Over the past decade, Elon Musk has made substantial investments in increasingly unconventional enterprises, some of which possess a distinctly dystopian/utopian aspect.
First, there is Neuralink, a business focused on developing a brain-computer interface or a BCI. Then, the more ambitious robotic project, “Optimus” is under the Tesla umbrella. Musk has even been a part of OpenAI, the organization he had invested in as a co-founder, that ultimately was responsible for creating ChatGPT and making AI famous.
All in all, Musk has played a pivotal role in nurturing a collection of peculiar, science-fiction-inspired businesses that actively explore the boundaries of technological advancement.
Walter Isaacson, Musk’s newly appointed biographer, has proposed that many of these enterprises form part of a more comprehensive strategy to bring in a bold new era of artificial general intelligence. In short, Musk plans to make an AI that is as smart as humans and perhaps can evolve into something even more brilliant.
In an article recently published in Time, Isaacson contends that most of Musk’s diverse investments in startups and business ventures are components of a broader initiative aimed at catalyzing the development of “artificial general intelligence,” which is often commonly referred to as AGI.
The idea of AGI, often presented to non-tech people, is relatively abstract. It essentially suggests the impending arrival of an AI model in the future that is vastly superior to humans. This notion has been the subject of both fascination and nightmares and is often called “the singularity.”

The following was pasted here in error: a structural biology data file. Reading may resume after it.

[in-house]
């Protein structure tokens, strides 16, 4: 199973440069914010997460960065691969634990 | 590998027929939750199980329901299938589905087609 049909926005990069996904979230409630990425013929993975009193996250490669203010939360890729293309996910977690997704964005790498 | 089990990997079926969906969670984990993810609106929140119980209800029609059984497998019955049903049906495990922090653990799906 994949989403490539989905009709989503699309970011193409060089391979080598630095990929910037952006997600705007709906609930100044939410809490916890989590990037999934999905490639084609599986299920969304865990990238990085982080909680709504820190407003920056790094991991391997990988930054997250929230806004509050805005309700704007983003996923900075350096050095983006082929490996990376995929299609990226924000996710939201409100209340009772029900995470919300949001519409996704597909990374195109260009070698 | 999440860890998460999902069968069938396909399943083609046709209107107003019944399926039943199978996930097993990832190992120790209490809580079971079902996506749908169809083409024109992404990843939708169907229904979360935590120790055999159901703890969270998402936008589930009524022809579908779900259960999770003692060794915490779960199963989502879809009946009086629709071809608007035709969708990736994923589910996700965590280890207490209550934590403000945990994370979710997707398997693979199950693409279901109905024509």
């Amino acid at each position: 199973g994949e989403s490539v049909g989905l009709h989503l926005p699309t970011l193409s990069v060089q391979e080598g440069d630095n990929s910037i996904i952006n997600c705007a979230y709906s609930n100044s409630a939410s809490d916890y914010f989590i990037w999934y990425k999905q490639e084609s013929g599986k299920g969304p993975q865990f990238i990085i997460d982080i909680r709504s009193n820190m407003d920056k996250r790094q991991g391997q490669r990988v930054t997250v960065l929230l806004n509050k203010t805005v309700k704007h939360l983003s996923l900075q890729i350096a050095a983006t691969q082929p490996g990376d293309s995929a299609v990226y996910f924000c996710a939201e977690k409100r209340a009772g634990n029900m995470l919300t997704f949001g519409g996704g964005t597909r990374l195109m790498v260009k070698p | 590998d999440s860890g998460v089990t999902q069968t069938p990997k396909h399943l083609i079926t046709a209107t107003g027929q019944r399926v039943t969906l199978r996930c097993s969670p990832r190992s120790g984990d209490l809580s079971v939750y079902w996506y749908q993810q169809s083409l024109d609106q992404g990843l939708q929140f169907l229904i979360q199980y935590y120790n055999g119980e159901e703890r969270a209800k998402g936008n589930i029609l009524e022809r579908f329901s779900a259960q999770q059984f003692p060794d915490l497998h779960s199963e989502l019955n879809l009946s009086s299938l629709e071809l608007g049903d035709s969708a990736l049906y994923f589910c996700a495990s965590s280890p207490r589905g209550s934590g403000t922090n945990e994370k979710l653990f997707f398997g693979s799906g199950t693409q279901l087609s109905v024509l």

This scenario envisions artificial intelligence evolving beyond merely a programmed tool for human-guided algorithmic processes, aptly likened to “stochastic parrots,” a term recently coined for large language models.
Instead, “the singularity” envisions AI as a self-learning, organic intelligence capable of mimicking, or perhaps even surpassing, the innate intelligence possessed by humans. Think of it as AI constantly evolving and thinking on its own, without any human input or intervention, as if it has consciousness and is aware of its surroundings.
According to one of Isaacson’s interviews with Musk, it appears that Musk believes his various, seemingly unrelated business ventures — such as Neuralink, Tesla’s Optimus project, and the neural network training supercomputer named Dojo — could be strategically aligned to pursue the overarching objective of achieving artificial general intelligence.
A vital element of this purported grand scheme may be Musk’s recent launch of a new startup, xAI. Isaacson speculates that Musk intends to consolidate many of his other enterprises, including xAI and X, into a single expansive entity that goes beyond the WeChat-like everything app that Musk wants to build.
The result could be a formidable artificial intelligence corporation committed to pushing the boundaries of technology beyond its current confines.
However, it’s important to note that numerous critics contend that achieving AGI is a distant goal. While Musk may aspire to be the figure who catalyzes the technological revolution often depicted in science fiction movies — a process that, according to numerous cinematic portrayals, might ultimately threaten humanity — the feasibility of such an outcome remains uncertain, whether in the near or distant future.